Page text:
Todd Kobus, the fan who tackled Seau, is a member of the National Guard who served in Iraq as an intelligence specialist.
Tier three celebrities will always have a home as long as there are tier-two bowl games.
First David Hasselhoff sang the National Anthem at the Pioneer Las Vegas Bowl -- his last big las Vegas appearance included a lot of alcohol, his daughter with a video recorder and a messy hamburger. Now comes word that the Village People will perform during the Sun Bowl halftime show.
A group featuring a Redskin, a Cowboy and a police officer? Sounds more like Plaxico Burress' season.
Jay Wells, who was taken in the first round in 1979 (12 years after the Kings joined the NHL) and was in the lineup the following season.
Police swooped in earlier this month after former NBA player Corie Blount accepted a package containing 11 pounds of marijuana. "Or as he's now known in the evidence room, Corie Blunt," noted the Seattle Times' Dwight Perry.
-- Chris Foster
Photo: Police escort Todd Kobus of Attleboro, Mass., off the field after he ran onto the field and tackled New England Patriots linebacker Junior Seau during the Patriots' game against the Arizona Cardinals on Sunday. Credit: Matthew West / Boston Globe / Associated Press
The tradition and honor of playing in a college football bowl game are intangibles, but the freebies and the swag that come a player’s way are very real rewards.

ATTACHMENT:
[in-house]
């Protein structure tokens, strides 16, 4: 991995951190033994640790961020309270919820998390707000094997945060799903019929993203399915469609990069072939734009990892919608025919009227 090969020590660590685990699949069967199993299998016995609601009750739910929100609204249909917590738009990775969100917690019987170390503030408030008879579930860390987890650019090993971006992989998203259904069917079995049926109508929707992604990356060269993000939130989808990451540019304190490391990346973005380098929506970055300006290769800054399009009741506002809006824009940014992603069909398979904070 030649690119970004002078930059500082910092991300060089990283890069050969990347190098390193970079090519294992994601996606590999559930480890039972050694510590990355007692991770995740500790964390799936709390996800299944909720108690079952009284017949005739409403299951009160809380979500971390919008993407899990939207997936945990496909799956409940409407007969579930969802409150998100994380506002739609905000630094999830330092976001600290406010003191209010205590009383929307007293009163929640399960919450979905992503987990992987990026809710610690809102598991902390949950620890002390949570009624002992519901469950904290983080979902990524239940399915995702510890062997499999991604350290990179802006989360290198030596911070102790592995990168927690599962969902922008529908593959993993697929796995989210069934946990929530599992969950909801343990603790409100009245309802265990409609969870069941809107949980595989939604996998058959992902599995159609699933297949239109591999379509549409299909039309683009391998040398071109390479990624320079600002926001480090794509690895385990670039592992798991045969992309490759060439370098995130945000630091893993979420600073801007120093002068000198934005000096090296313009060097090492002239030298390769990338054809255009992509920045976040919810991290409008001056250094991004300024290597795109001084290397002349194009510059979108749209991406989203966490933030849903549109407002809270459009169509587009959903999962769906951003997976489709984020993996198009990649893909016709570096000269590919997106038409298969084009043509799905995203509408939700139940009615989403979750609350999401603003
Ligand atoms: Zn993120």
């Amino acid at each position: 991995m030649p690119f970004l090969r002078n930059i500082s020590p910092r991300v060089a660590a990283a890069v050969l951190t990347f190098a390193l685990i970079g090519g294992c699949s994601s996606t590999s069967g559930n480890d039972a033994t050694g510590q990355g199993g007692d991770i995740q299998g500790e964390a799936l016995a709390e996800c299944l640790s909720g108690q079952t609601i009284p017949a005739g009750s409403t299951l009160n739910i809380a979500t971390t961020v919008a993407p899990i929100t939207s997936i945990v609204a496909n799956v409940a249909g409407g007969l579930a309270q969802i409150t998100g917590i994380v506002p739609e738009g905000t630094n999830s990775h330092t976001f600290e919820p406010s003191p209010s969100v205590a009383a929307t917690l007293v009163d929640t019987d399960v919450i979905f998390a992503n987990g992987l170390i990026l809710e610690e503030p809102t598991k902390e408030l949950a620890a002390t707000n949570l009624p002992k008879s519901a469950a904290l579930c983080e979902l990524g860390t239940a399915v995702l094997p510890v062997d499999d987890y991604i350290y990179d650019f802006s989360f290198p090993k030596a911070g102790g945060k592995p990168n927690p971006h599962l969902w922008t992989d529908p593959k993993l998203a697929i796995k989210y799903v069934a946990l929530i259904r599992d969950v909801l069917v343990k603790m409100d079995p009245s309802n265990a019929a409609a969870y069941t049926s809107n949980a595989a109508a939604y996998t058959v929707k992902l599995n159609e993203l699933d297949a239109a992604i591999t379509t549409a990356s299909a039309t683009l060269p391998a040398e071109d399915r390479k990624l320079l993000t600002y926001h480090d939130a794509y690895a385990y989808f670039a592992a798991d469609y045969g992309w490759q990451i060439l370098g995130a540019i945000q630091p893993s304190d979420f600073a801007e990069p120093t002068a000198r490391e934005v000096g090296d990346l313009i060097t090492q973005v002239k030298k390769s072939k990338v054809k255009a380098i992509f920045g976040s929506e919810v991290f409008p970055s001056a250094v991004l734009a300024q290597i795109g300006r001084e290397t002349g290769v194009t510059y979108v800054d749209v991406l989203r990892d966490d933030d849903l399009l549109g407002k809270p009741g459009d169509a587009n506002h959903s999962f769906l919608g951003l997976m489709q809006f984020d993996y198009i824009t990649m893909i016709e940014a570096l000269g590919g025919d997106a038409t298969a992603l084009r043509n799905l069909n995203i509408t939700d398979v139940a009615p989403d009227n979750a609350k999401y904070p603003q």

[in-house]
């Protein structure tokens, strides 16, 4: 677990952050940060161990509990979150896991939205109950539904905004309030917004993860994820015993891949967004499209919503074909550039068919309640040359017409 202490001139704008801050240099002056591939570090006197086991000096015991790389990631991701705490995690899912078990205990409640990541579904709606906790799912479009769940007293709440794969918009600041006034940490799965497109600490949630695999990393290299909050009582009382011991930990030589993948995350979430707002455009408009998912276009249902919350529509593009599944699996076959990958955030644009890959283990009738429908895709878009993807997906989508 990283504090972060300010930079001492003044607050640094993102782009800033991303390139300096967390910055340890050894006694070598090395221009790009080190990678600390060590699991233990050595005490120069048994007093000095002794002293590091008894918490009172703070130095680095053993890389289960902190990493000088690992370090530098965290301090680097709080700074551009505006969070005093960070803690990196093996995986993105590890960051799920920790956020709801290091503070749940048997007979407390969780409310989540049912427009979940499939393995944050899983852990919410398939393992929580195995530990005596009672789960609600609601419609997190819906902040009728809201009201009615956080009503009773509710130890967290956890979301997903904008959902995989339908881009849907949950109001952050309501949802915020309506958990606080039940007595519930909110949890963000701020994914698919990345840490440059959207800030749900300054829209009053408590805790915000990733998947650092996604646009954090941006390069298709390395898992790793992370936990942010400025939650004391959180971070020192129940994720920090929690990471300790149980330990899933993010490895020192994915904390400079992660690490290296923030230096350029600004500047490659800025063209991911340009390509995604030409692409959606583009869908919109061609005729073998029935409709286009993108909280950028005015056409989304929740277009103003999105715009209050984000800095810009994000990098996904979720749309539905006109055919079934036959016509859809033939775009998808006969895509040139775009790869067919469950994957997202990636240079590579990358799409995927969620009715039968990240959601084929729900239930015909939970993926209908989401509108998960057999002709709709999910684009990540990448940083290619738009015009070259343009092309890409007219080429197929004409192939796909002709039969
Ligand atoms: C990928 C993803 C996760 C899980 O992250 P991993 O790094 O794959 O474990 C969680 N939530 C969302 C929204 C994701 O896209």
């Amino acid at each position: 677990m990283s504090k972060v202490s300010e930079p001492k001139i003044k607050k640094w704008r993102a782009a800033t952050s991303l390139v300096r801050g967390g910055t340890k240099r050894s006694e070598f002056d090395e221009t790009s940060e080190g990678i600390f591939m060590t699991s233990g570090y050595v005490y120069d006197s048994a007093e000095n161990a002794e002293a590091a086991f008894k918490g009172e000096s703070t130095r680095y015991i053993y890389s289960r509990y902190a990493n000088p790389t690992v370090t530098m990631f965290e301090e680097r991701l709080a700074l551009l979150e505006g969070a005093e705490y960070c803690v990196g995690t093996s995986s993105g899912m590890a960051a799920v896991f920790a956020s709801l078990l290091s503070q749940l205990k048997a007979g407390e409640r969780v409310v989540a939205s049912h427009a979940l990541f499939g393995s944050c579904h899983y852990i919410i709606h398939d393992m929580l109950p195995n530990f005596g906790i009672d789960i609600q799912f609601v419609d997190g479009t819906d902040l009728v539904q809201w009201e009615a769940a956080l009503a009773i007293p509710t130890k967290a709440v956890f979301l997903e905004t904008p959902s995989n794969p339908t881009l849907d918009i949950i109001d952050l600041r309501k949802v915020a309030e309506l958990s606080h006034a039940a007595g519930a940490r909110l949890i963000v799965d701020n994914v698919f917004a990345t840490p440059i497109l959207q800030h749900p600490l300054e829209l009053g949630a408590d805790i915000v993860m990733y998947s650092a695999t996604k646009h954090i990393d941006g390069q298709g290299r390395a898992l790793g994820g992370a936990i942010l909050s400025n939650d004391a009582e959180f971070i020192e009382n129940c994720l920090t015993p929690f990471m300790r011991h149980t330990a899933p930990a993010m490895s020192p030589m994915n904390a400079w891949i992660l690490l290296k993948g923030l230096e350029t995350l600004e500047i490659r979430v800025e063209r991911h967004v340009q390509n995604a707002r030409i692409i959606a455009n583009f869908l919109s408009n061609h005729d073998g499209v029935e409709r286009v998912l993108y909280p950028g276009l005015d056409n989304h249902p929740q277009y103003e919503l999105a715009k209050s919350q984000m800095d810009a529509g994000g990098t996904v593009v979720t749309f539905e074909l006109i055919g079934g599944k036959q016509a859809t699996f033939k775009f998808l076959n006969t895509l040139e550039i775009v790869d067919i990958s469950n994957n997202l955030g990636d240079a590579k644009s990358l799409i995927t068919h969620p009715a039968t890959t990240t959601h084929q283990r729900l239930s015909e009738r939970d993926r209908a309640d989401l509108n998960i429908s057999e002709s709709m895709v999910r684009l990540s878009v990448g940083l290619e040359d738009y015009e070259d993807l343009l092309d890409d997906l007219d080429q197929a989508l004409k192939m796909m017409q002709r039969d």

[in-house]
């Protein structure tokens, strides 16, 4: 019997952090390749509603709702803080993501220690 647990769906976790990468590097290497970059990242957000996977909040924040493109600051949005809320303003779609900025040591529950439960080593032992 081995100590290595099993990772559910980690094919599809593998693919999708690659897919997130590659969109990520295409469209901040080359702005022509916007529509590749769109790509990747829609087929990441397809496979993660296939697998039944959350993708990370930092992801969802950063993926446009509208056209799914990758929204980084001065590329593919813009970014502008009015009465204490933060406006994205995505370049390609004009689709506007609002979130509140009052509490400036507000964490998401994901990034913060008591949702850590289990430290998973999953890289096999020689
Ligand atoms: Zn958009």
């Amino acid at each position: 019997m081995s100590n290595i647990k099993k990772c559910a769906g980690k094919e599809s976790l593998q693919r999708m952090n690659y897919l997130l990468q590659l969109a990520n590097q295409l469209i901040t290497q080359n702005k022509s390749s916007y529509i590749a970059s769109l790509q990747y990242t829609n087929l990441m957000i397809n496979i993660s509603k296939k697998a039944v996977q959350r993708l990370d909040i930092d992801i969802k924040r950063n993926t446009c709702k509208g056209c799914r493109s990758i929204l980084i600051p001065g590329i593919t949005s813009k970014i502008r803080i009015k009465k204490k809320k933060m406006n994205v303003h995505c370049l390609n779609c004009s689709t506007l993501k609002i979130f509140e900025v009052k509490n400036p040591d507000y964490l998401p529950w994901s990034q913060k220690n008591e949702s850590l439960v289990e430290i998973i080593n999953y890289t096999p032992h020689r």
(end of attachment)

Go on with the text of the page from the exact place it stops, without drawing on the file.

FoxSports.com recently compared the giveaways offered by 20 different bowl games, and payouts do differ. The Rose Bowl ranked among the middle of the pack, giving each player a Sony DVD camcorder, a commemorative Fossil watch, Ogio backpack, New Era 59Fifty fitted hat, plaque, autograph football and one-year subscription to ESPN The Magazine.
The national championship game gives out a high-end gift (up to $300 worth of Sony electronics) and a low-end (customized luggage tags) and an assortment in between (watch, duffel bag, BCS championship game customized Crocs).
Coming out on the light end is the Gator Bowl, which hands out Oakley electronic sunglasses, a Bulova watch and a cap.
What did the Chick-fil-A Bowl used to be called?
It adds up
Nathan Cleverly, the Commonwealth light-heavyweight boxing champion, owns a degree in mathematics. He recently told BBC Sport, "Sometimes I go to bed dreaming about my next fight and wake up thinking about my next equation."
He can't dig it
From Reggie Hayes of the News-Sentinel of Fort Wayne, Ind.:
"Tampa Bay Buccaneers receiver Antonio Bryant was upset by comments about him that were made by ESPN's Emmitt Smith and Trent Dilfer. 'I can put on a suit just like you and get on TV and talk just like you,' Bryant said, calling out the pair.
"The NFL had no reaction, but I think it's overdue for the league to take seriously the threat of another player turning into an analyst. Before long, the professional journalists will be out of a job, and then who'll be around to make up nicknames using dated 1970s references?"
The Peach Bowl.
Philadelphia Phillies first baseman Ryan Howard talked to MLB.com about meeting Donald Trump at a recent taping of "Costas Now" for HBO.
"It was different to be in his presence," Howard said. "I think when [he] was breathing, a thousand bucks came out."